New York City (JFK+50) Ellis Island*, the processing center for more than 12 million immigrants to the United States of America, closed down sixty years ago today, November 12, 1954.
The facility, named in honor of the original owner of the island Samuel Ellis**, opened as the main processing center for immigrants on January 2, 1892. The first immigrant to be processed at Ellis was 15 year old Annie Moore of Ireland.
The main building was completed in 1900. It was designed by Edward Lippincott Tilton and William Alciphron Boring in Renaissance Revival architecture.
At Ellis, third class passengers were given medical and legal inspections. After 1924, Ellis Island became a detention and deportation center for illegal immigrants.
Ellis Island was originally known as Kioshk or Gull Island. The Dutch bought the island in 1630 and it became Oyster Island. In the 1700s, it was the site of execution of state criminals. Because they were hanged from a gibbet or gallows tree, it was called Gibbet Island.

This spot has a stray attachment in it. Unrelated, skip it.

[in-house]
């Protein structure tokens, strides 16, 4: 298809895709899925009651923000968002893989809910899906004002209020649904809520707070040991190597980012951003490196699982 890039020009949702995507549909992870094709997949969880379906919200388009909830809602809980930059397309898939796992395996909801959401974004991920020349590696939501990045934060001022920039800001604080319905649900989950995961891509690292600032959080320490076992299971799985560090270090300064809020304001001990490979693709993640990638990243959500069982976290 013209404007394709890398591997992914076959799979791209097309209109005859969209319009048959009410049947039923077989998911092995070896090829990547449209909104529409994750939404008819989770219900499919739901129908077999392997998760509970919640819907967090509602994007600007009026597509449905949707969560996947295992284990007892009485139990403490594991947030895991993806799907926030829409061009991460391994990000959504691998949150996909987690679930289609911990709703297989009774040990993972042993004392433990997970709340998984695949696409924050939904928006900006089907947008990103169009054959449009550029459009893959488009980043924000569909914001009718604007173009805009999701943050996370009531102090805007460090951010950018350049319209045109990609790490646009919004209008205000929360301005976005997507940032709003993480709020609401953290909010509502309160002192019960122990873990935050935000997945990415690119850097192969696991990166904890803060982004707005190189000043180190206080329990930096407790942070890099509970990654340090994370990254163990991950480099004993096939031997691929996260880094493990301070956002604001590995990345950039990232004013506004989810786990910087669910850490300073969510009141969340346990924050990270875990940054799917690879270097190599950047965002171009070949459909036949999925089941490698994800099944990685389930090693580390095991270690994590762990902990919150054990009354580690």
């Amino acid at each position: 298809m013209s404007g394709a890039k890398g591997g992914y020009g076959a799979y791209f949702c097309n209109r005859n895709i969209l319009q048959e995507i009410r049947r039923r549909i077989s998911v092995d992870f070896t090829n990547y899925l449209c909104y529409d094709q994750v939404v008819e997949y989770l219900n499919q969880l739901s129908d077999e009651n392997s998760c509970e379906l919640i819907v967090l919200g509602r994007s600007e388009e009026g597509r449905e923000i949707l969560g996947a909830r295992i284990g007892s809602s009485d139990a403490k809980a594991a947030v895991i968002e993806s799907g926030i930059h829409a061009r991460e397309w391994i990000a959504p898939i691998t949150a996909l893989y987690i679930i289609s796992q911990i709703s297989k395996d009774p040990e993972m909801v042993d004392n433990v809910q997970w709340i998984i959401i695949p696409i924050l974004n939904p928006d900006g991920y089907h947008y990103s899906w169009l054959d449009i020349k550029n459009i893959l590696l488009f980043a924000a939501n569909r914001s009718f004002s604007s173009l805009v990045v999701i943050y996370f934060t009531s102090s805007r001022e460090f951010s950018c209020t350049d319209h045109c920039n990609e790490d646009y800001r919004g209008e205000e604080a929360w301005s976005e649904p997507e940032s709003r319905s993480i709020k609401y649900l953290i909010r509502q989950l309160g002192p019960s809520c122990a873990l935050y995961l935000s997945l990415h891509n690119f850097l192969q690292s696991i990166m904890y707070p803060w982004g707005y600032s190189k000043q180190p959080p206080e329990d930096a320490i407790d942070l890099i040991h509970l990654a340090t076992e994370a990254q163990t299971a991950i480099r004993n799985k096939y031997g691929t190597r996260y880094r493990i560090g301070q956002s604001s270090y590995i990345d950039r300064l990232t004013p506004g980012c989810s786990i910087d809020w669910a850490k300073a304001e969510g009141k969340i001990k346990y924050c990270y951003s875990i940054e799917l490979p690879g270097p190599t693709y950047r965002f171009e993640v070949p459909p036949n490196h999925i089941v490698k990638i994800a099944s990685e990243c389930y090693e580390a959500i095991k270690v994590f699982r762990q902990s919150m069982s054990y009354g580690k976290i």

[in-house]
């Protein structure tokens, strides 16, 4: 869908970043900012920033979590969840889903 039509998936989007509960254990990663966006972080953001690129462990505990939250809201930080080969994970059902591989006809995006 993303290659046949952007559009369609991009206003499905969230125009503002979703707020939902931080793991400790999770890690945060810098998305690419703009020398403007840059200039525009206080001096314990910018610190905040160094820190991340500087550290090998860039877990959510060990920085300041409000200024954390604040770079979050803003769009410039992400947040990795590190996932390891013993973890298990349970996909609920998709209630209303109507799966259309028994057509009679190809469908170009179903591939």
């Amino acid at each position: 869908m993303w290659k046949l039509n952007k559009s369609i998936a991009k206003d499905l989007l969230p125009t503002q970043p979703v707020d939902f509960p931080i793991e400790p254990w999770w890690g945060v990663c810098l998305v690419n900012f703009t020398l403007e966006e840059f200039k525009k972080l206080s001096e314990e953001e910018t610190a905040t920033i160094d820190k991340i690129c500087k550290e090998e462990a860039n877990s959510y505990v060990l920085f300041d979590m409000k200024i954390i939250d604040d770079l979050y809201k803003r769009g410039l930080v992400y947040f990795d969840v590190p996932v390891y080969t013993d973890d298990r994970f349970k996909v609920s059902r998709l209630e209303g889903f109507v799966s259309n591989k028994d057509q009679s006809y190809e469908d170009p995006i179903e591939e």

New York State bought the island and in 1808 Fort Gibson was completed on the site.
*Ellis Island (1892-1954) served as the immigrant processing center for the United States. The facility upon completion cost $1.5 million. Abandoned for 20 years, President Lyndon B. Johnson officially proclaimed Elllis Island part of the Statue of Liberty National Monument on May 11, 1965.
President Ronald Reagan asked CEO of Chrysler Corporation, Lee Iacocca to help finance the restoration of both EI and the SoL in 1892. EI was reopened and dedicated on September 10, 1990.
**Samuel Ellis attempted to sell his property by running the following advertisement in the New York-Packet on January 20, 1785:
"TO BE SOLD, By Samuel Ellis, no 1 Greenwich Street, at the north river near the Bear Market. That pleasant island called Oyster Island, lying in New York Bay..."